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1

If your main worry is being seen by cars, then a superbright light isn't really the way forward. Besides being dazzling/blinding, a front light does very little for visibility from the sides and from behind, from which many (most?) collisions occur. A front light helps your visibility mainly when a car pulls out of or turns into a side road across your path ...


-2

How to put this politely.... Disagree with you buddies all you like, but stop being a Selfish Cyclist who cares for no one but himself. Consider that your actions in running a light that bright on the road are the ones that make otherwise normal drivers cyclist hating psychopaths. The law will not be on your side if your light is bright enough to be ...


3

Yes. Blinding oncoming traffic is certainly not in your best interest. Operating multiple running lights like you see on a semi truck would be better than purchasing a high power front or rear facing light. A brighter rear red light, with a touch of blue for colorblindness like stoplights have, is good to see you from behind. A more powerful front facing ...


5

Blinding road users will be the result of the following factors: Total light output Mirror design (how is the light shaped) How you aimed your light Most trail lights (and high output battery powered lights) use a mirror that casts the light in a symmetrical shape. This means light is cast up, down, left and right. Light cast above the horizon is what ...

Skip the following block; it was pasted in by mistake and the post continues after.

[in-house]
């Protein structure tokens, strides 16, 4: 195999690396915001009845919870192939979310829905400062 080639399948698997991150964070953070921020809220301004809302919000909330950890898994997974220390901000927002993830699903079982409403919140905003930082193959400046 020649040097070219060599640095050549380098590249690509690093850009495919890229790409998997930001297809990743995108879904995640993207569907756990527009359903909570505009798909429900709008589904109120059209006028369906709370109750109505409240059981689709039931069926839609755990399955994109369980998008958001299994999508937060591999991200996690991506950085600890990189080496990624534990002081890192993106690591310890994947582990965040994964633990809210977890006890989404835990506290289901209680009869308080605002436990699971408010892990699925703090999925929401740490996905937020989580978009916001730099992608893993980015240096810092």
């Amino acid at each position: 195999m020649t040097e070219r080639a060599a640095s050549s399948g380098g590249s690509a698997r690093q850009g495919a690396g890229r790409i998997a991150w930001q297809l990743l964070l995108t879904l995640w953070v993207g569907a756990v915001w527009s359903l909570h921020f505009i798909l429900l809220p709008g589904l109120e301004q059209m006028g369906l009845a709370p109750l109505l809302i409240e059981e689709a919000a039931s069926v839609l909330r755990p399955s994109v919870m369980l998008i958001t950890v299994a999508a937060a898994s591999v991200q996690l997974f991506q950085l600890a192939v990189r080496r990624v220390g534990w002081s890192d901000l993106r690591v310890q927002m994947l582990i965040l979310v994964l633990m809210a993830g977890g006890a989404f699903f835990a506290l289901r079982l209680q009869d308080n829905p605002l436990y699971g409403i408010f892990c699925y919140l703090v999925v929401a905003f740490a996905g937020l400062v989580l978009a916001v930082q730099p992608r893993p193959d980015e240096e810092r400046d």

1

You can easily test if your light is too bright. Leave it on your bike and see how it looks. Nowadays there are lots of too bright LED flashlights and headlamps the market that were not designed for cycling. Problem is they flood the light to very wide angle. I would recommend a light made for cycling that has different modes for different use cases.


5

Yeah, it's like overkill if you're riding on the street. I use a Busch & Muller lamp powered by a dynamo hub and it puts out plenty of light even when riding downhill on potholed roads. Also keep in mind lumens is only one factor in determining light quality. It's sort of like having a computer with a fast processor but not enough memory. More ...


2

It's not just the number of lumens you have (*) -- its the distribution. You need to aim your light at the ground at an appropriate angle, not into the eyes of motorists. If you have something like a flood light like the coast guard uses, thats no good to aim -- bicycle-specific lights will be easier to aim in a proper manner. If your light is aimed ...



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